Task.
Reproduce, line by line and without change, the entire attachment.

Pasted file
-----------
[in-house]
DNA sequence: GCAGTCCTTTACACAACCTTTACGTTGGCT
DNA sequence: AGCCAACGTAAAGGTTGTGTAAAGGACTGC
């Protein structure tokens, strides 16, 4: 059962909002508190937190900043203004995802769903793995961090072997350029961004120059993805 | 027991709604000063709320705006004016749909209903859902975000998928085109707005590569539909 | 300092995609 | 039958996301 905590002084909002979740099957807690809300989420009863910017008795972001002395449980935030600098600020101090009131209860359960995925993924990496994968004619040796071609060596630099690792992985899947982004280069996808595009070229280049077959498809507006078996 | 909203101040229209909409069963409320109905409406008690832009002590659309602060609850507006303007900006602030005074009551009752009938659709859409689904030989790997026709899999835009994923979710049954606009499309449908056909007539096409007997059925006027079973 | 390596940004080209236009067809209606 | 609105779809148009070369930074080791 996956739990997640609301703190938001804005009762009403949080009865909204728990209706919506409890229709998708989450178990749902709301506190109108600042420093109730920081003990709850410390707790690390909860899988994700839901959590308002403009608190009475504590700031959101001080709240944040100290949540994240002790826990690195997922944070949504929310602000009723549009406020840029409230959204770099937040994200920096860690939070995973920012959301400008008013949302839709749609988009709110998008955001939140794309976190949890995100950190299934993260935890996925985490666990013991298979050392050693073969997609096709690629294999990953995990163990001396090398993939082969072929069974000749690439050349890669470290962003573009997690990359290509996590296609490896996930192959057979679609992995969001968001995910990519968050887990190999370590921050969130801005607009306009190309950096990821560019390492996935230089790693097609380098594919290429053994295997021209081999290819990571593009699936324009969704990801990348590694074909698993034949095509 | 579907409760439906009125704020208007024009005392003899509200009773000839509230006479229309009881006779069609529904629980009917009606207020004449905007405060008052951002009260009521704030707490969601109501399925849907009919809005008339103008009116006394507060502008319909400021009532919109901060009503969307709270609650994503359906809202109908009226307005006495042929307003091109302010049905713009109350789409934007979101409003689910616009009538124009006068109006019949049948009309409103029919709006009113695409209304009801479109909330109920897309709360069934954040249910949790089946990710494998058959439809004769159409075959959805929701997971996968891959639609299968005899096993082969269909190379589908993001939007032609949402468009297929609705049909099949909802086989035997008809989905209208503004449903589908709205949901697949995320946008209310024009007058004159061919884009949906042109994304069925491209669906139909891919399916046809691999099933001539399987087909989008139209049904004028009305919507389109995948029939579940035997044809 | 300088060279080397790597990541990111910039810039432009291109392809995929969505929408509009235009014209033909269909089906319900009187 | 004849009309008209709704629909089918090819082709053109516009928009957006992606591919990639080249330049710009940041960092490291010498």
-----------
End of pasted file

[in-house]
DNA sequence: GCAGTCCTTTACACAACCTTTACGTTGGCT
DNA sequence: AGCCAACGTAAAGGTTGTGTAAAGGACTGC
């Protein structure tokens, strides 16, 4: 059962909002508190937190900043203004995802769903793995961090072997350029961004120059993805 | 027991709604000063709320705006004016749909209903859902975000998928085109707005590569539909 | 300092995609 | 039958996301 905590002084909002979740099957807690809300989420009863910017008795972001002395449980935030600098600020101090009131209860359960995925993924990496994968004619040796071609060596630099690792992985899947982004280069996808595009070229280049077959498809507006078996 | 909203101040229209909409069963409320109905409406008690832009002590659309602060609850507006303007900006602030005074009551009752009938659709859409689904030989790997026709899999835009994923979710049954606009499309449908056909007539096409007997059925006027079973 | 390596940004080209236009067809209606 | 609105779809148009070369930074080791 996956739990997640609301703190938001804005009762009403949080009865909204728990209706919506409890229709998708989450178990749902709301506190109108600042420093109730920081003990709850410390707790690390909860899988994700839901959590308002403009608190009475504590700031959101001080709240944040100290949540994240002790826990690195997922944070949504929310602000009723549009406020840029409230959204770099937040994200920096860690939070995973920012959301400008008013949302839709749609988009709110998008955001939140794309976190949890995100950190299934993260935890996925985490666990013991298979050392050693073969997609096709690629294999990953995990163990001396090398993939082969072929069974000749690439050349890669470290962003573009997690990359290509996590296609490896996930192959057979679609992995969001968001995910990519968050887990190999370590921050969130801005607009306009190309950096990821560019390492996935230089790693097609380098594919290429053994295997021209081999290819990571593009699936324009969704990801990348590694074909698993034949095509 | 579907409760439906009125704020208007024009005392003899509200009773000839509230006479229309009881006779069609529904629980009917009606207020004449905007405060008052951002009260009521704030707490969601109501399925849907009919809005008339103008009116006394507060502008319909400021009532919109901060009503969307709270609650994503359906809202109908009226307005006495042929307003091109302010049905713009109350789409934007979101409003689910616009009538124009006068109006019949049948009309409103029919709006009113695409209304009801479109909330109920897309709360069934954040249910949790089946990710494998058959439809004769159409075959959805929701997971996968891959639609299968005899096993082969269909190379589908993001939007032609949402468009297929609705049909099949909802086989035997008809989905209208503004449903589908709205949901697949995320946008209310024009007058004159061919884009949906042109994304069925491209669906139909891919399916046809691999099933001539399987087909989008139209049904004028009305919507389109995948029939579940035997044809 | 300088060279080397790597990541990111910039810039432009291109392809995929969505929408509009235009014209033909269909089906319900009187 | 004849009309008209709704629909089918090819082709053109516009928009957006992606591919990639080249330049710009940041960092490291010498």